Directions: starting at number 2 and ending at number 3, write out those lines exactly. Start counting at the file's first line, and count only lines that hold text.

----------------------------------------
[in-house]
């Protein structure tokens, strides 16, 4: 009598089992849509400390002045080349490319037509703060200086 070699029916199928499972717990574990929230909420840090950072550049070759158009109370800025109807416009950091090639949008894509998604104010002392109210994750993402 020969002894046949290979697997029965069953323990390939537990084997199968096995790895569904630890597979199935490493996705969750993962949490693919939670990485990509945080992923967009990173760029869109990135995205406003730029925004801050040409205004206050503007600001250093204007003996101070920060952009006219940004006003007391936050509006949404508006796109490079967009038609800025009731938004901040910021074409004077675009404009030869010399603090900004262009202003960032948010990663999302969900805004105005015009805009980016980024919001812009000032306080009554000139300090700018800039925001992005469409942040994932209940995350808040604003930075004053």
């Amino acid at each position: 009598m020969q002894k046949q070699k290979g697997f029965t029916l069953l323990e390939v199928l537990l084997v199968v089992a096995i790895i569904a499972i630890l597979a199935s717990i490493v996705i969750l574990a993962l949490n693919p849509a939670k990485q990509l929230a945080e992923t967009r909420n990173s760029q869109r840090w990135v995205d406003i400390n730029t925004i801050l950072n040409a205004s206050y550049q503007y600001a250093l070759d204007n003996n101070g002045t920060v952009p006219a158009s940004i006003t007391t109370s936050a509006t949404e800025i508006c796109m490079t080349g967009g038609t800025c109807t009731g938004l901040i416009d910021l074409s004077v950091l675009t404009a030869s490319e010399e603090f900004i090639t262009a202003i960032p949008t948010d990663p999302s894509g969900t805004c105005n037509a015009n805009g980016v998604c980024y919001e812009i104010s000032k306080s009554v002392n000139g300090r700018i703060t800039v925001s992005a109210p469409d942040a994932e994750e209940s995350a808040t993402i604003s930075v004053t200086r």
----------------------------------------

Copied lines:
């Protein structure tokens, strides 16, 4: 009598089992849509400390002045080349490319037509703060200086 070699029916199928499972717990574990929230909420840090950072550049070759158009109370800025109807416009950091090639949008894509998604104010002392109210994750993402 020969002894046949290979697997029965069953323990390939537990084997199968096995790895569904630890597979199935490493996705969750993962949490693919939670990485990509945080992923967009990173760029869109990135995205406003730029925004801050040409205004206050503007600001250093204007003996101070920060952009006219940004006003007391936050509006949404508006796109490079967009038609800025009731938004901040910021074409004077675009404009030869010399603090900004262009202003960032948010990663999302969900805004105005015009805009980016980024919001812009000032306080009554000139300090700018800039925001992005469409942040994932209940995350808040604003930075004053």
């Amino acid at each position: 009598m020969q002894k046949q070699k290979g697997f029965t029916l069953l323990e390939v199928l537990l084997v199968v089992a096995i790895i569904a499972i630890l597979a199935s717990i490493v996705i969750l574990a993962l949490n693919p849509a939670k990485q990509l929230a945080e992923t967009r909420n990173s760029q869109r840090w990135v995205d406003i400390n730029t925004i801050l950072n040409a205004s206050y550049q503007y600001a250093l070759d204007n003996n101070g002045t920060v952009p006219a158009s940004i006003t007391t109370s936050a509006t949404e800025i508006c796109m490079t080349g967009g038609t800025c109807t009731g938004l901040i416009d910021l074409s004077v950091l675009t404009a030869s490319e010399e603090f900004i090639t262009a202003i960032p949008t948010d990663p999302s894509g969900t805004c105005n037509a015009n805009g980016v998604c980024y919001e812009i104010s000032k306080s009554v002392n000139g300090r700018i703060t800039v925001s992005a109210p469409d942040a994932e994750e209940s995350a808040t993402i604003s930075v004053t200086r």